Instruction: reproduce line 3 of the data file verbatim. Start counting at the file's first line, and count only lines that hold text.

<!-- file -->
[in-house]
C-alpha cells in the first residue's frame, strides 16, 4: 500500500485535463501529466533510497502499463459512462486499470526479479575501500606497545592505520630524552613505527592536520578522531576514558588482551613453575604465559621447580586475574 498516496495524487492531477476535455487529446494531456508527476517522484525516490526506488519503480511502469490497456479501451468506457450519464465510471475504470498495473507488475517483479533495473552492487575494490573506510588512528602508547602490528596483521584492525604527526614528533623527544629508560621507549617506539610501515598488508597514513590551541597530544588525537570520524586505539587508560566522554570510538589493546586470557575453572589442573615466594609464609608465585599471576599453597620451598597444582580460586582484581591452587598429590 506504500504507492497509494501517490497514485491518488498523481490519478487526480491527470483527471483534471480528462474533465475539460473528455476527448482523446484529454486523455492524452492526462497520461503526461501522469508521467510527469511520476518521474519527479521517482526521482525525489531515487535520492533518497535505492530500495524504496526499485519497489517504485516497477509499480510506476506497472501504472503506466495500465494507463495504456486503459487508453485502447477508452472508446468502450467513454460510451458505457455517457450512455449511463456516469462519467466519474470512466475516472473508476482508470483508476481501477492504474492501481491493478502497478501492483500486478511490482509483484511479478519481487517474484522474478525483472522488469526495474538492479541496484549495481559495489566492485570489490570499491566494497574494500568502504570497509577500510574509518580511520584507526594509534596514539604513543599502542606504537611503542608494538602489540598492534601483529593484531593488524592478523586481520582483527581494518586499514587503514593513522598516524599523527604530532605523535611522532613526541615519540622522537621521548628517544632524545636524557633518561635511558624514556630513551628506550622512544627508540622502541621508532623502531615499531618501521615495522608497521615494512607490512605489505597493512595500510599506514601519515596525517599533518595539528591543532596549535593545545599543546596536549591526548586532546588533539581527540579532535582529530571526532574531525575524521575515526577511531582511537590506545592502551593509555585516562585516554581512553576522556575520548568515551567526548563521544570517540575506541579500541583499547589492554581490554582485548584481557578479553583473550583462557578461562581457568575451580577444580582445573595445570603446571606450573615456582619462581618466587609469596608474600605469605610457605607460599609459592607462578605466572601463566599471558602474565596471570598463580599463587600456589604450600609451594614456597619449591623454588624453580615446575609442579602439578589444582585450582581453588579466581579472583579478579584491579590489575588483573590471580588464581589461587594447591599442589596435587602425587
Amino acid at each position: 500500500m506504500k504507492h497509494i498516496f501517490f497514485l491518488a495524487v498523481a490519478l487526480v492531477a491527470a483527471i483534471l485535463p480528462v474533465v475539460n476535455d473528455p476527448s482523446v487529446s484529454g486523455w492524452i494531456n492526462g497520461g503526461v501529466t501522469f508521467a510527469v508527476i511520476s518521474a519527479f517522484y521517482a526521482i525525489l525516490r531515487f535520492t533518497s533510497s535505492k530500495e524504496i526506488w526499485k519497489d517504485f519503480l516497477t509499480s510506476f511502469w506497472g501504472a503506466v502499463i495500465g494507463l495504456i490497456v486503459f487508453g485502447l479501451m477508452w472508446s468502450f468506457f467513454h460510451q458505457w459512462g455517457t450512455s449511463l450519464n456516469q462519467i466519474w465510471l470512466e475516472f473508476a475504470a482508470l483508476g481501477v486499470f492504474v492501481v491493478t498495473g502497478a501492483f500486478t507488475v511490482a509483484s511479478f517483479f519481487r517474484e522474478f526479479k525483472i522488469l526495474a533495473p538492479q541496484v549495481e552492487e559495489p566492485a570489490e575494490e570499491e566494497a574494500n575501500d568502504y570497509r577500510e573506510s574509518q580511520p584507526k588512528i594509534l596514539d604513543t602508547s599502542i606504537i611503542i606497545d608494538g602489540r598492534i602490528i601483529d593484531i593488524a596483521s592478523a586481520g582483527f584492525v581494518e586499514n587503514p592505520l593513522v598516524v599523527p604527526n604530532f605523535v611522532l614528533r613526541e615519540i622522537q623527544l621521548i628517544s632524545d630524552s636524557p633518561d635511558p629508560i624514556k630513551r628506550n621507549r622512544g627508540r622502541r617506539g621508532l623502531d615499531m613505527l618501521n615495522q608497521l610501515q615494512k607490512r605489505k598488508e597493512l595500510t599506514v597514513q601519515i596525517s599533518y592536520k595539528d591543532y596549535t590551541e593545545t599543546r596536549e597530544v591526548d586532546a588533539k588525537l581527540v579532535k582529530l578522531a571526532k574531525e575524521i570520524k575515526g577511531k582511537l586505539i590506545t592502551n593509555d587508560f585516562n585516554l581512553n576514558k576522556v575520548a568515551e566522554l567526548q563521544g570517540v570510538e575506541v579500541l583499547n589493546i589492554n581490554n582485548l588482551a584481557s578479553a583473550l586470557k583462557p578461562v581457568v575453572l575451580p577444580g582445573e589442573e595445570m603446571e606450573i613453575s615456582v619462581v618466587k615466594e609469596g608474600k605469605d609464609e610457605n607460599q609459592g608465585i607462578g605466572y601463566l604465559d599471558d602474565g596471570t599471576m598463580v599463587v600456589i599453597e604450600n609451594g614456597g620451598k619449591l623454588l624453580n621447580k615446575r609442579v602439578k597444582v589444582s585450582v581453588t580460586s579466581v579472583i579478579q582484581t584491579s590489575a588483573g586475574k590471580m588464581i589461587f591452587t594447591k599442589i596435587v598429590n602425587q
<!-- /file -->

Amino acid at each position: 500500500m506504500k504507492h497509494i498516496f501517490f497514485l491518488a495524487v498523481a490519478l487526480v492531477a491527470a483527471i483534471l485535463p480528462v474533465v475539460n476535455d473528455p476527448s482523446v487529446s484529454g486523455w492524452i494531456n492526462g497520461g503526461v501529466t501522469f508521467a510527469v508527476i511520476s518521474a519527479f517522484y521517482a526521482i525525489l525516490r531515487f535520492t533518497s533510497s535505492k530500495e524504496i526506488w526499485k519497489d517504485f519503480l516497477t509499480s510506476f511502469w506497472g501504472a503506466v502499463i495500465g494507463l495504456i490497456v486503459f487508453g485502447l479501451m477508452w472508446s468502450f468506457f467513454h460510451q458505457w459512462g455517457t450512455s449511463l450519464n456516469q462519467i466519474w465510471l470512466e475516472f473508476a475504470a482508470l483508476g481501477v486499470f492504474v492501481v491493478t498495473g502497478a501492483f500486478t507488475v511490482a509483484s511479478f517483479f519481487r517474484e522474478f526479479k525483472i522488469l526495474a533495473p538492479q541496484v549495481e552492487e559495489p566492485a570489490e575494490e570499491e566494497a574494500n575501500d568502504y570497509r577500510e573506510s574509518q580511520p584507526k588512528i594509534l596514539d604513543t602508547s599502542i606504537i611503542i606497545d608494538g602489540r598492534i602490528i601483529d593484531i593488524a596483521s592478523a586481520g582483527f584492525v581494518e586499514n587503514p592505520l593513522v598516524v599523527p604527526n604530532f605523535v611522532l614528533r613526541e615519540i622522537q623527544l621521548i628517544s632524545d630524552s636524557p633518561d635511558p629508560i624514556k630513551r628506550n621507549r622512544g627508540r622502541r617506539g621508532l623502531d615499531m613505527l618501521n615495522q608497521l610501515q615494512k607490512r605489505k598488508e597493512l595500510t599506514v597514513q601519515i596525517s599533518y592536520k595539528d591543532y596549535t590551541e593545545t599543546r596536549e597530544v591526548d586532546a588533539k588525537l581527540v579532535k582529530l578522531a571526532k574531525e575524521i570520524k575515526g577511531k582511537l586505539i590506545t592502551n593509555d587508560f585516562n585516554l581512553n576514558k576522556v575520548a568515551e566522554l567526548q563521544g570517540v570510538e575506541v579500541l583499547n589493546i589492554n581490554n582485548l588482551a584481557s578479553a583473550l586470557k583462557p578461562v581457568v575453572l575451580p577444580g582445573e589442573e595445570m603446571e606450573i613453575s615456582v619462581v618466587k615466594e609469596g608474600k605469605d609464609e610457605n607460599q609459592g608465585i607462578g605466572y601463566l604465559d599471558d602474565g596471570t599471576m598463580v599463587v600456589i599453597e604450600n609451594g614456597g620451598k619449591l623454588l624453580n621447580k615446575r609442579v602439578k597444582v589444582s585450582v581453588t580460586s579466581v579472583i579478579q582484581t584491579s590489575a588483573g586475574k590471580m588464581i589461587f591452587t594447591k599442589i596435587v598429590n602425587q